John 5:14b (NIV) …and said to him, “See, you are well again. Stop sinning or something worse may happen to you.”
On verse 14b: The reason God gives us His commands and warns us against sin is not to short circuit our happiness. God gives us His commands not to serve as prison bars that limit our freedom but more like guardrails on a highway that protect us and keep us from falling into a ditch. God knows that in the end sin destroys us and makes us miserable. Thus it is out of love that Jesus says to the man – not as a threat but as a gentle warning – “Stop sinning or something worse may happen to you.”
John 5:15-18 (NIV) 15 The man went away and told the Jews that it was Jesus who had made him well. 16 So, because Jesus was doing these things on the Sabbath, the Jews persecuted him. 17 Jesus said to them, “My Father is always at his work to this very day, and I, too, am working.” 18 For this reason the Jews tried all the harder to kill him; not only was he breaking the Sabbath, but he was even calling God his own Father, making himself equal with God.
On verses 15-18: Upon finding out that the man who said “Pick up your mat and walk” was Jesus, the religious elite among the Jews begin to persecute Jesus as a Sabbath violator (v15-16). Yet in verses 17-18, the religious elite find another reason that makes them want to persecute and kill Jesus. By referring to God as his Father (not in a general sense but claiming a special relationship with God), Jesus was – in the minds of the religious elite – also committing blasphemy, that is, making false statements about God. As Professor Edwin Blum from the Bible Knowledge Commentary explains:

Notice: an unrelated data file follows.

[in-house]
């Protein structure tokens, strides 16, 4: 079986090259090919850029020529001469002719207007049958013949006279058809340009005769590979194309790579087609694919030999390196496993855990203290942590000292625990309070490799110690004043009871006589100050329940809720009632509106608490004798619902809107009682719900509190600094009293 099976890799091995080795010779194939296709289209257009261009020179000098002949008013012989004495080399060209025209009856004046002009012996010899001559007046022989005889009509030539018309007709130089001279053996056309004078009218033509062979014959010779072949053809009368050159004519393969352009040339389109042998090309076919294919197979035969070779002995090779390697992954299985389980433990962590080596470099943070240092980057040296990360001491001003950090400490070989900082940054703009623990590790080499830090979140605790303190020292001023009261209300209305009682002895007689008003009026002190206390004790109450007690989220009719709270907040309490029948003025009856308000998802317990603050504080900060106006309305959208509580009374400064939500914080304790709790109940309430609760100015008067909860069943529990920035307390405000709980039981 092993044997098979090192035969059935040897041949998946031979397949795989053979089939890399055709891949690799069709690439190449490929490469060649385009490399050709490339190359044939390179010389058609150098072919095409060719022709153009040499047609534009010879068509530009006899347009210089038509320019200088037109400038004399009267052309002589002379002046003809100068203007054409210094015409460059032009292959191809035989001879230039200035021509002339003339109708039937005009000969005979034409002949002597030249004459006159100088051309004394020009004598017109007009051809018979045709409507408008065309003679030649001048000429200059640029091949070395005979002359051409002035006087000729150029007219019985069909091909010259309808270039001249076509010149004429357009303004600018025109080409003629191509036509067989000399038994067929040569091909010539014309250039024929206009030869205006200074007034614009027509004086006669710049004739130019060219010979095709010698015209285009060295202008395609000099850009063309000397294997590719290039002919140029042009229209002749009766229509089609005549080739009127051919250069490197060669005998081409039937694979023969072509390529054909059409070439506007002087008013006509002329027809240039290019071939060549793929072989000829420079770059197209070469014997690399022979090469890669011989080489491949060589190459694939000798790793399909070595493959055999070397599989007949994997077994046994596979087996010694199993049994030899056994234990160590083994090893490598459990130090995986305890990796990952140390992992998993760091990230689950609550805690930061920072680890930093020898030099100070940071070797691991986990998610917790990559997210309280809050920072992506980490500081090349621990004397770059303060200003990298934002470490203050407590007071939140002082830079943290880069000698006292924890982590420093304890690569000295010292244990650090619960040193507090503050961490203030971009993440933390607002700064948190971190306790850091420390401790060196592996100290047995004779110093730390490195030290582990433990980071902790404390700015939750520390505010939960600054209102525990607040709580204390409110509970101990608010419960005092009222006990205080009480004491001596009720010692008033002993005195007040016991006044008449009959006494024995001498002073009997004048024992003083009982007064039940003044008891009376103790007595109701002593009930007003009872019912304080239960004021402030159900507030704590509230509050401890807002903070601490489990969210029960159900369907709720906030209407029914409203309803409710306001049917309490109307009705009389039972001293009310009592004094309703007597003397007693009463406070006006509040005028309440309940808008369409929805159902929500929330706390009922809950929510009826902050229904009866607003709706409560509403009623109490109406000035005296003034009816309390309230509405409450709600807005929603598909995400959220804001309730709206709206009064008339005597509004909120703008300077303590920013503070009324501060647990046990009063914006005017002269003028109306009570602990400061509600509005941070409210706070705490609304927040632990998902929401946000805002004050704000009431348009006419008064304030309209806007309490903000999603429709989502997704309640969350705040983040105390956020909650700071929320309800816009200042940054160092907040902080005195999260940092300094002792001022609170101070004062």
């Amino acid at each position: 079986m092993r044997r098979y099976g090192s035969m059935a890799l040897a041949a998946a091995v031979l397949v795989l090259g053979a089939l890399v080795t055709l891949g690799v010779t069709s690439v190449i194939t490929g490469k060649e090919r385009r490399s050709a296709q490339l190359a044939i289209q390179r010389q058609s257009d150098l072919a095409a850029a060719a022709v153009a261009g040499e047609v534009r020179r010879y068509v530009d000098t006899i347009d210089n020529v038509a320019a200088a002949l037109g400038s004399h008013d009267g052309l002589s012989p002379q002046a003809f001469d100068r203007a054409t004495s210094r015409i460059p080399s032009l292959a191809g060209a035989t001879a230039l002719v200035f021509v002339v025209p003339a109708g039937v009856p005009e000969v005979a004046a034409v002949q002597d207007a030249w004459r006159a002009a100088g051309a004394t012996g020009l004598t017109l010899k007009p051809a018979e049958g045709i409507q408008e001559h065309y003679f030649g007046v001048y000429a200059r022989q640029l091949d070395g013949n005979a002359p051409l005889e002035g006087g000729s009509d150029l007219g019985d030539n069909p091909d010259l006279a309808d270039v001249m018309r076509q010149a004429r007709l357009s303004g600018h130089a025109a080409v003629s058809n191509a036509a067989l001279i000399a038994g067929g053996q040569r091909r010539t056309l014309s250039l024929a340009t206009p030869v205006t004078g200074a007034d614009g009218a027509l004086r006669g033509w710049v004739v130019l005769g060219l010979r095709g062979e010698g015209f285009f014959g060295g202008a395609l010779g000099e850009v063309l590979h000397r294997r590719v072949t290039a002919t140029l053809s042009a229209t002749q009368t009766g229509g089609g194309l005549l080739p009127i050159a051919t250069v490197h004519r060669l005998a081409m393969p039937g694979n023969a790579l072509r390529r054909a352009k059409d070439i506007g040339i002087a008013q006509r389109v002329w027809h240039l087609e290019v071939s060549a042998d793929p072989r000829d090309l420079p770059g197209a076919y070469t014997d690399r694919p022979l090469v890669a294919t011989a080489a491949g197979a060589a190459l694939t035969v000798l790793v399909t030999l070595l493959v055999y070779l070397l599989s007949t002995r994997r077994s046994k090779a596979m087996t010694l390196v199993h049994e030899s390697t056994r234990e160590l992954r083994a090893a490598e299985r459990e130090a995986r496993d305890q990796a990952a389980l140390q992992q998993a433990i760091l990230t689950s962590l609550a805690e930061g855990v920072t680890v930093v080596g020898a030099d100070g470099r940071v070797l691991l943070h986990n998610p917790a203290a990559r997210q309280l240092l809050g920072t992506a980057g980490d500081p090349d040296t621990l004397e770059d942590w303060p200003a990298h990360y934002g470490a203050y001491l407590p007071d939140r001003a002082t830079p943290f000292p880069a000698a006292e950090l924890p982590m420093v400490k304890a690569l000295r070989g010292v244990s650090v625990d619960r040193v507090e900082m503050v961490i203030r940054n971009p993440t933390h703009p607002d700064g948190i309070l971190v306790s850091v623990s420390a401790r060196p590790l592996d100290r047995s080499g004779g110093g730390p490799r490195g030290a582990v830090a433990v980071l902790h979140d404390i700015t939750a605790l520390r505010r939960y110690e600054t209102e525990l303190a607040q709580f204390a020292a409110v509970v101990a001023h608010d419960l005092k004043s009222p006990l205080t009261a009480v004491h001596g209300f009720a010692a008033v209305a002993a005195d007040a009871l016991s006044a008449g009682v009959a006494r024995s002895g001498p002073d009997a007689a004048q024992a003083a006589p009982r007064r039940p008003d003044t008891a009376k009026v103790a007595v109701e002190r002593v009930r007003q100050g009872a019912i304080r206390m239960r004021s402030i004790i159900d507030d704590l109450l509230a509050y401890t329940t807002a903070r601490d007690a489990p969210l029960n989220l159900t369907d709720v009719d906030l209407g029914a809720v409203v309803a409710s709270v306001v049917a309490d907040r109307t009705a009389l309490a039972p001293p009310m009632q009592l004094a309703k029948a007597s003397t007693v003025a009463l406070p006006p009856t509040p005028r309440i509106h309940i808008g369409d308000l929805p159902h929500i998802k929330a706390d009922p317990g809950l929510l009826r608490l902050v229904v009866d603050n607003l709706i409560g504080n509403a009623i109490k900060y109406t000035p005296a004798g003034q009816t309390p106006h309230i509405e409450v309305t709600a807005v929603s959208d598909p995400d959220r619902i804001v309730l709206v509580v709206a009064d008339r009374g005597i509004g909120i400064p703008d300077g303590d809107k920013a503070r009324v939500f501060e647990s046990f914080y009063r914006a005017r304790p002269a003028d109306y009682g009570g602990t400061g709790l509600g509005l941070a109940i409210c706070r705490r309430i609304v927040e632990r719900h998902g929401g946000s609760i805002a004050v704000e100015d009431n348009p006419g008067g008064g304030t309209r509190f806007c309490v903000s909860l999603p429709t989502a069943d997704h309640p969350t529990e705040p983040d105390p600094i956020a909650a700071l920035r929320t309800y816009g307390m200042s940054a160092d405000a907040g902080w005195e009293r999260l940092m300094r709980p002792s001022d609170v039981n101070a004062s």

“To them [the religious elite], God has no equals. Jesus’ claim, in their thinking, was a monstrous blasphemy. To be equal with God suggested, they thought, two gods and therefore polytheism. To make oneself ‘equal with God’ was a claim of arrogant independence.” (The Bible Knowledge Commentary: An Exposition of the Scriptures by Dallas Seminary Faculty.)
Of course, Jesus was not claiming to be an alternative to God or another god. He was claiming to be both God Himself and the Son of God. In this way Jesus was – at the same time – both equal to and subordinate to the Father. Jesus will explain his relationship to the Father further in the verses that follow.
Lord Jesus, thank You that by Your wounds we are healed. Before we were disqualified from entering the temple of God’s presence, but through Your precious blood shed on the cross, our sins are forgiven, our condition which disqualified us is removed, and we can enter Your presence freely because of You. Today may I not get so caught up in the details and minutiae of my situation that I miss the big picture and miss Your heart. In Jesus’ name, AMEN!